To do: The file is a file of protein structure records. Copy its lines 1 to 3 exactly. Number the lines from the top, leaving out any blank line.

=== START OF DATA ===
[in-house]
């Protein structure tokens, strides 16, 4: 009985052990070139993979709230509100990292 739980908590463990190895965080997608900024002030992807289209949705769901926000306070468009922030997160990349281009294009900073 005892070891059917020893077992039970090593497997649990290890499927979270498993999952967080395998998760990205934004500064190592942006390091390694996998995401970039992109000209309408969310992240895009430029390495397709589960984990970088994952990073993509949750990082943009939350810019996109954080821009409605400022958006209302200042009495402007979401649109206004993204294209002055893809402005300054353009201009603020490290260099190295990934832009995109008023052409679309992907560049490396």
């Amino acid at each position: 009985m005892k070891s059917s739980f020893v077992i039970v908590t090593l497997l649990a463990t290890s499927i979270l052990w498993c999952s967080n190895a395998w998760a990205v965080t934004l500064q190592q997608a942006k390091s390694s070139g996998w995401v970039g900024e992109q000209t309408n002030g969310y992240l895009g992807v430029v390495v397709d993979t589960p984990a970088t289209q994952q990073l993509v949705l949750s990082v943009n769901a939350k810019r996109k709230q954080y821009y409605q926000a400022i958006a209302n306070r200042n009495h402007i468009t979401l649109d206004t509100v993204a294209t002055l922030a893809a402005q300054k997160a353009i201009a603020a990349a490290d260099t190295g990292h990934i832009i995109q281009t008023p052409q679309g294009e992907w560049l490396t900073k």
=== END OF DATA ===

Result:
[in-house]
């Protein structure tokens, strides 16, 4: 009985052990070139993979709230509100990292 739980908590463990190895965080997608900024002030992807289209949705769901926000306070468009922030997160990349281009294009900073 005892070891059917020893077992039970090593497997649990290890499927979270498993999952967080395998998760990205934004500064190592942006390091390694996998995401970039992109000209309408969310992240895009430029390495397709589960984990970088994952990073993509949750990082943009939350810019996109954080821009409605400022958006209302200042009495402007979401649109206004993204294209002055893809402005300054353009201009603020490290260099190295990934832009995109008023052409679309992907560049490396």
């Amino acid at each position: 009985m005892k070891s059917s739980f020893v077992i039970v908590t090593l497997l649990a463990t290890s499927i979270l052990w498993c999952s967080n190895a395998w998760a990205v965080t934004l500064q190592q997608a942006k390091s390694s070139g996998w995401v970039g900024e992109q000209t309408n002030g969310y992240l895009g992807v430029v390495v397709d993979t589960p984990a970088t289209q994952q990073l993509v949705l949750s990082v943009n769901a939350k810019r996109k709230q954080y821009y409605q926000a400022i958006a209302n306070r200042n009495h402007i468009t979401l649109d206004t509100v993204a294209t002055l922030a893809a402005q300054k997160a353009i201009a603020a990349a490290d260099t190295g990292h990934i832009i995109q281009t008023p052409q679309g294009e992907w560049l490396t900073k």